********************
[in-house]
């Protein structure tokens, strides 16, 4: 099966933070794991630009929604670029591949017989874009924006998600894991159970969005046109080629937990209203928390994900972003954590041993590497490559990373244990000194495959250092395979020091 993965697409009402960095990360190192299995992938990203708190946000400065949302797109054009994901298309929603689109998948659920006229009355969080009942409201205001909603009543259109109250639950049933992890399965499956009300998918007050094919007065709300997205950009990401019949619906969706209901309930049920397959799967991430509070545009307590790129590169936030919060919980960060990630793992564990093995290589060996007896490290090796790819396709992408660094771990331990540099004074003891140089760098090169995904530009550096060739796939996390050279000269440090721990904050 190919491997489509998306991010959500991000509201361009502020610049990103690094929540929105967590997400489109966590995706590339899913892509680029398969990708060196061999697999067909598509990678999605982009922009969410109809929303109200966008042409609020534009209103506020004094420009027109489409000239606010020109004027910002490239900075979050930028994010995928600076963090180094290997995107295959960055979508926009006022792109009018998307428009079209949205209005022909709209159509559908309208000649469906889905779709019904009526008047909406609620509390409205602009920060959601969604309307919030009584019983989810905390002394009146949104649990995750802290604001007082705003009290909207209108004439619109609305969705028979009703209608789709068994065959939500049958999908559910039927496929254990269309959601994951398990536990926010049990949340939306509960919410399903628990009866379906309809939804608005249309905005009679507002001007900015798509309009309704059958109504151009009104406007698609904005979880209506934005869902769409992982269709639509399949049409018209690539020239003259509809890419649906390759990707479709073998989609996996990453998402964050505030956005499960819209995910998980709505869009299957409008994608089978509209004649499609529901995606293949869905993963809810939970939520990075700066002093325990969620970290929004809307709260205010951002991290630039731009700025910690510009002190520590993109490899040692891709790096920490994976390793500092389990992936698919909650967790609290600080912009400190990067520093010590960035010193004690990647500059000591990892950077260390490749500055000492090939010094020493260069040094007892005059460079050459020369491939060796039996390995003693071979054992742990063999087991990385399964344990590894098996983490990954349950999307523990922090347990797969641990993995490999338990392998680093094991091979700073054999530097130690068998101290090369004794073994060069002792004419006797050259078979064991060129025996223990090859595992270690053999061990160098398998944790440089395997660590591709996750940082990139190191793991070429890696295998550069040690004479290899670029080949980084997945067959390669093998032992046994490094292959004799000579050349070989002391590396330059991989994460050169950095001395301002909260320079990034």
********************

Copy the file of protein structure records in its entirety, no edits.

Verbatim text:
[in-house]
């Protein structure tokens, strides 16, 4: 099966933070794991630009929604670029591949017989874009924006998600894991159970969005046109080629937990209203928390994900972003954590041993590497490559990373244990000194495959250092395979020091 993965697409009402960095990360190192299995992938990203708190946000400065949302797109054009994901298309929603689109998948659920006229009355969080009942409201205001909603009543259109109250639950049933992890399965499956009300998918007050094919007065709300997205950009990401019949619906969706209901309930049920397959799967991430509070545009307590790129590169936030919060919980960060990630793992564990093995290589060996007896490290090796790819396709992408660094771990331990540099004074003891140089760098090169995904530009550096060739796939996390050279000269440090721990904050 190919491997489509998306991010959500991000509201361009502020610049990103690094929540929105967590997400489109966590995706590339899913892509680029398969990708060196061999697999067909598509990678999605982009922009969410109809929303109200966008042409609020534009209103506020004094420009027109489409000239606010020109004027910002490239900075979050930028994010995928600076963090180094290997995107295959960055979508926009006022792109009018998307428009079209949205209005022909709209159509559908309208000649469906889905779709019904009526008047909406609620509390409205602009920060959601969604309307919030009584019983989810905390002394009146949104649990995750802290604001007082705003009290909207209108004439619109609305969705028979009703209608789709068994065959939500049958999908559910039927496929254990269309959601994951398990536990926010049990949340939306509960919410399903628990009866379906309809939804608005249309905005009679507002001007900015798509309009309704059958109504151009009104406007698609904005979880209506934005869902769409992982269709639509399949049409018209690539020239003259509809890419649906390759990707479709073998989609996996990453998402964050505030956005499960819209995910998980709505869009299957409008994608089978509209004649499609529901995606293949869905993963809810939970939520990075700066002093325990969620970290929004809307709260205010951002991290630039731009700025910690510009002190520590993109490899040692891709790096920490994976390793500092389990992936698919909650967790609290600080912009400190990067520093010590960035010193004690990647500059000591990892950077260390490749500055000492090939010094020493260069040094007892005059460079050459020369491939060796039996390995003693071979054992742990063999087991990385399964344990590894098996983490990954349950999307523990922090347990797969641990993995490999338990392998680093094991091979700073054999530097130690068998101290090369004794073994060069002792004419006797050259078979064991060129025996223990090859595992270690053999061990160098398998944790440089395997660590591709996750940082990139190191793991070429890696295998550069040690004479290899670029080949980084997945067959390669093998032992046994490094292959004799000579050349070989002391590396330059991989994460050169950095001395301002909260320079990034």